DAVIS: Minnis Government must act to avoid New COVID outbreaks and more risky lockdowns

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2006

New cases on the rise on Grand Bahama and Abaco….

Opposition Leader Hon. Philip Brave Davis Q.C.

By Philip ‘Brave’ Davis, Q.C., MP / Leader of the Progressive Liberal Party

The Bahamas Should Act Now to Avoid New COVID Outbreaks and More Lockdowns Government Should Not Repeat Earlier Mistakes.

We’ve lost count of how many times the Competent Authority has congratulated himself for his handling of COVID-19, but all of his self-satisfied boasting can’t obscure the truth, which is that many nations in our region have out-performed The Bahamas, in both cases and deaths per capita. (See attached charts).

It’s not only that health outcomes have been better in neighboring countries; the steps the Competent Authority took to achieve these inferior results did so much damage along the way to our economy.

For months following the July re-opening, lockdowns crushed many of our small businesses. While resorts were opening across the Caribbean, The Bahamas was essentially closed, and visitors were warned to stay away. This government has mismanaged the crisis and the economy is in worse shape as a result.

Everyone has pandemic fatigue, but the battle with COVID-19 is unfortunately not over. New, more transmissible strains of COVID are now circulating; Florida is leading the United States with the largest number of identified cases of the UK variant. We urge the government to learn from earlier mistakes and move from a reactive to a proactive stance, adopting measures now to avoid new outbreaks and lockdowns, including:

  1. Free testing. The PLP continues to call for free COVID testing for Bahamians. The cost of testing is a real burden to the many thousands of Bahamians are out of work; indeed, for many it is an impossibility. Testing is one of the most important tools we have in a pandemic; we should be knocking down obstacles to access. Any Bahamian concerned they have been exposed to COVID-19 should have access to free testing. The current testing requirement for domestic travel between islands is keeping families apart and hurting the economy.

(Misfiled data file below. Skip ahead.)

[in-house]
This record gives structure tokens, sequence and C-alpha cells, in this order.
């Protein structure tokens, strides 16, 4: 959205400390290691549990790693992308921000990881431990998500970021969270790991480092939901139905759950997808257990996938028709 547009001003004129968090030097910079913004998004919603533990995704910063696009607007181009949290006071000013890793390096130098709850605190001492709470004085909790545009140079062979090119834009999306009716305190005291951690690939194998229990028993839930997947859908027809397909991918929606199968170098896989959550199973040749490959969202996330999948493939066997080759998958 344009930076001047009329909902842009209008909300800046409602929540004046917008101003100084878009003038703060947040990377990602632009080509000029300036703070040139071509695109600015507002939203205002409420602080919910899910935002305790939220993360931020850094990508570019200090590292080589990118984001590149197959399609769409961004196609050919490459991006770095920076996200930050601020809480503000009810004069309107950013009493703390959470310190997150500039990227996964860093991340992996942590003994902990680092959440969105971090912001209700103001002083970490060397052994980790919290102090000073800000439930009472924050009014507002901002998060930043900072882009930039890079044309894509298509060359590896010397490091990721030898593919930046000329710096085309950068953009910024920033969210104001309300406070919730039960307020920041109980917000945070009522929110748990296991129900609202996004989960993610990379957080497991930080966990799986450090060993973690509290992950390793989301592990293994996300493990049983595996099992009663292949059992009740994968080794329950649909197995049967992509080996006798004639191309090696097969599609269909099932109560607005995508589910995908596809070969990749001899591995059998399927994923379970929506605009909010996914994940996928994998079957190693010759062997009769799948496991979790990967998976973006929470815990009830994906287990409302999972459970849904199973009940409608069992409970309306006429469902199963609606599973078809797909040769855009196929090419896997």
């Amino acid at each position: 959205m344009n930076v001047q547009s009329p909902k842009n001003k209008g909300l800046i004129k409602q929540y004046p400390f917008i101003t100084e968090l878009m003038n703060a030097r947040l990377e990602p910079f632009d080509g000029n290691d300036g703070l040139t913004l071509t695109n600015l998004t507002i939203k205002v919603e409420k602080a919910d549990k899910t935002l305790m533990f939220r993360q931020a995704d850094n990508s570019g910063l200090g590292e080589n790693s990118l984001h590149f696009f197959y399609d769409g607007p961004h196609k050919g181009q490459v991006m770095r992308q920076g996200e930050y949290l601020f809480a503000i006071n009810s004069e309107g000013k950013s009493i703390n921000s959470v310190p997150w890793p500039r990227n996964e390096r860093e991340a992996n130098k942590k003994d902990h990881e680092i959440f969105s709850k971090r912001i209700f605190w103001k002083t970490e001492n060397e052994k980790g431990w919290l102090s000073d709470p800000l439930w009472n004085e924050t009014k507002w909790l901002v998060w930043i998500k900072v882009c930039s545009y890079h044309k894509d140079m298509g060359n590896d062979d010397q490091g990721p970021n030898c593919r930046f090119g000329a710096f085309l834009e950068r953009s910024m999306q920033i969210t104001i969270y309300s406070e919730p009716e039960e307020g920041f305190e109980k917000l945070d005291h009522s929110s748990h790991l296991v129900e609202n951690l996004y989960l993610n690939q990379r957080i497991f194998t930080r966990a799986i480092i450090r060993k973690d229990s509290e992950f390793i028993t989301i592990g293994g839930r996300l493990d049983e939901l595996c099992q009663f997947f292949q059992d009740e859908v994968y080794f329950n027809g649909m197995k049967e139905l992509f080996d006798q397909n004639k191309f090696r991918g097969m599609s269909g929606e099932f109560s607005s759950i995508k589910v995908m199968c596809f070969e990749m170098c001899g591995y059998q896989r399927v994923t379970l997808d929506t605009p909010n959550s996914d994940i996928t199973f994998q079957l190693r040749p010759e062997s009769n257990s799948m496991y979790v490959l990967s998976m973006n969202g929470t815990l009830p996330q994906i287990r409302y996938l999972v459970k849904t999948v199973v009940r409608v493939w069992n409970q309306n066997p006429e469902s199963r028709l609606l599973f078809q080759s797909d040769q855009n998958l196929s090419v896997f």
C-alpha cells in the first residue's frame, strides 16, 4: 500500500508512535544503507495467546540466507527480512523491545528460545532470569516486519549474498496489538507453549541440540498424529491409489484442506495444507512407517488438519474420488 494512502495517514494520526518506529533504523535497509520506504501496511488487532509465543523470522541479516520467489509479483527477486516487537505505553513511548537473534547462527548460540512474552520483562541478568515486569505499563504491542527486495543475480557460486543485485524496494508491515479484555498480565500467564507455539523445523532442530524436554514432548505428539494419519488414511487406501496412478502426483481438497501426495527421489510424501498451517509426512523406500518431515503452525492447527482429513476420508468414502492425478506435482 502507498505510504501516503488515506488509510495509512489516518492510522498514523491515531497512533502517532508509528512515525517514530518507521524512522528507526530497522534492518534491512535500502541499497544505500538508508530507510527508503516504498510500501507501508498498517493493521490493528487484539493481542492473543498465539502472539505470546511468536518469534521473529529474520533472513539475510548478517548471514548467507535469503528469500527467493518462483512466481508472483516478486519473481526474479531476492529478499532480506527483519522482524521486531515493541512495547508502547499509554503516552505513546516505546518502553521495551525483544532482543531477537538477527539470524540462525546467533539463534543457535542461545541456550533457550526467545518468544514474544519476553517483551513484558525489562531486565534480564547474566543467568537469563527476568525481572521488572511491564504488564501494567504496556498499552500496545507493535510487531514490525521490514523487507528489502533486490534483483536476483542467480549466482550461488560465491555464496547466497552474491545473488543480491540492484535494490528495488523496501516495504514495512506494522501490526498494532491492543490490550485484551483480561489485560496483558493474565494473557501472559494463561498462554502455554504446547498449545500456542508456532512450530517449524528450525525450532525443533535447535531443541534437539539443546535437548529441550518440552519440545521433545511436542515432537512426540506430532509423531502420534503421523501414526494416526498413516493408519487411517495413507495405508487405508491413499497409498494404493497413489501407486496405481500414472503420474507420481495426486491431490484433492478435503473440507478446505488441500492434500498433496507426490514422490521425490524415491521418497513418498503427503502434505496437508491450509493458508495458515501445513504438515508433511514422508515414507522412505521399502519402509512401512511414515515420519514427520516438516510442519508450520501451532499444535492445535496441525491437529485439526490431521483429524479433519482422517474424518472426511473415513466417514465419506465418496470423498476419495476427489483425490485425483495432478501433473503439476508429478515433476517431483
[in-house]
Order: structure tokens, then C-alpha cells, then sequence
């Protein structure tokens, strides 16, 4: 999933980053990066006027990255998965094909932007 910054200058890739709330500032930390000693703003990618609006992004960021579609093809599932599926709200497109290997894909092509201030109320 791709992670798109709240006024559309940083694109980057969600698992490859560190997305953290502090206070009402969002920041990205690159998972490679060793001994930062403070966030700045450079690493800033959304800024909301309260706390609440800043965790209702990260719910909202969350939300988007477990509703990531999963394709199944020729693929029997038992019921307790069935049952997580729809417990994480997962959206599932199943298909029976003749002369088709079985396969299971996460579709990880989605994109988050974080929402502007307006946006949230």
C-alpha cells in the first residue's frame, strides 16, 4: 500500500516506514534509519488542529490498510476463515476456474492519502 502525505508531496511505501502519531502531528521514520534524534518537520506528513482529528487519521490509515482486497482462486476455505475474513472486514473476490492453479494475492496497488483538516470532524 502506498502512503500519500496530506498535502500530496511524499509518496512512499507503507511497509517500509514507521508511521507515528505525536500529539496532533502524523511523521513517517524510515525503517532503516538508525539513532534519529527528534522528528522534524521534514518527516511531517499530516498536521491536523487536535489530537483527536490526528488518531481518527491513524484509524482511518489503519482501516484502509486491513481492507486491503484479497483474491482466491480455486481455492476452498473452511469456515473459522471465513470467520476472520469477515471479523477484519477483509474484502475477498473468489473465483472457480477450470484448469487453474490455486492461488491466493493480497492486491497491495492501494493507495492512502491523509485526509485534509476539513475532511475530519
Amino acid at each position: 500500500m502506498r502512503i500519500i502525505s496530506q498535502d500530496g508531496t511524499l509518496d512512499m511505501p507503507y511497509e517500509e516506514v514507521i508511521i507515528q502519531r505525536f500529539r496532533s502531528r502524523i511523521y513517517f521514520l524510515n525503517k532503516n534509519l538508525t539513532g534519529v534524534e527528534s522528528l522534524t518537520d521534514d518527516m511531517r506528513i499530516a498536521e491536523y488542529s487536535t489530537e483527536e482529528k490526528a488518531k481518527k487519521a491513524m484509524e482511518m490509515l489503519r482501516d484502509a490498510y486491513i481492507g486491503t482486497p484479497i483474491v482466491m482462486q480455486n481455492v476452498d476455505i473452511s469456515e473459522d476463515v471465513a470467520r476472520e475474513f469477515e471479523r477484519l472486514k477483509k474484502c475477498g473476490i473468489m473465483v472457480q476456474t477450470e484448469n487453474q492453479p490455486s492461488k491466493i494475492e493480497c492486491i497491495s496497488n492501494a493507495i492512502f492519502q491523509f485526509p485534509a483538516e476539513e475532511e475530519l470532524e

2. Better masks. Medical-grade masks should be made available to all workers who interact with large numbers of people, including police and defence force officers, teachers, and
    other essential workers. Filtration and fit are key. A public education campaign should emphasize the benefits of double masking for many Bahamians.
  3. Strengthen isolation protocols in clinics and hospitals. It’s crucial that COVID-positive cases are isolated from other patients and that Bahamians feel they can trust these protocols so that they don’t avoid necessary medical treatment.
  4. To earn public cooperation for necessary public health measures at a time of widespread pandemic fatigue, all restrictions must reflect actual science. The Competent Authority should bring forward what he believes is the scientific justification for the ongoing curfew in New Providence, and if he cannot, he should end it. Perhaps there is no health-related justification – after all, did he not recently brag about being out and about at 4:30am?
  5. Good ventilation and indoor air quality are essential to reducing airborne exposure to COVID.

The government should launch a public education campaign and provide detailed guidance for schools, businesses, churches, and homes.
The government is making a mistake by relying so heavily on vaccines and lockdowns. We urge them to use a broader set of tools.

We have seen and felt the costs of their previous failures to plan ahead. We should take action now to avoid a third wave and more restrictions and lockdowns.

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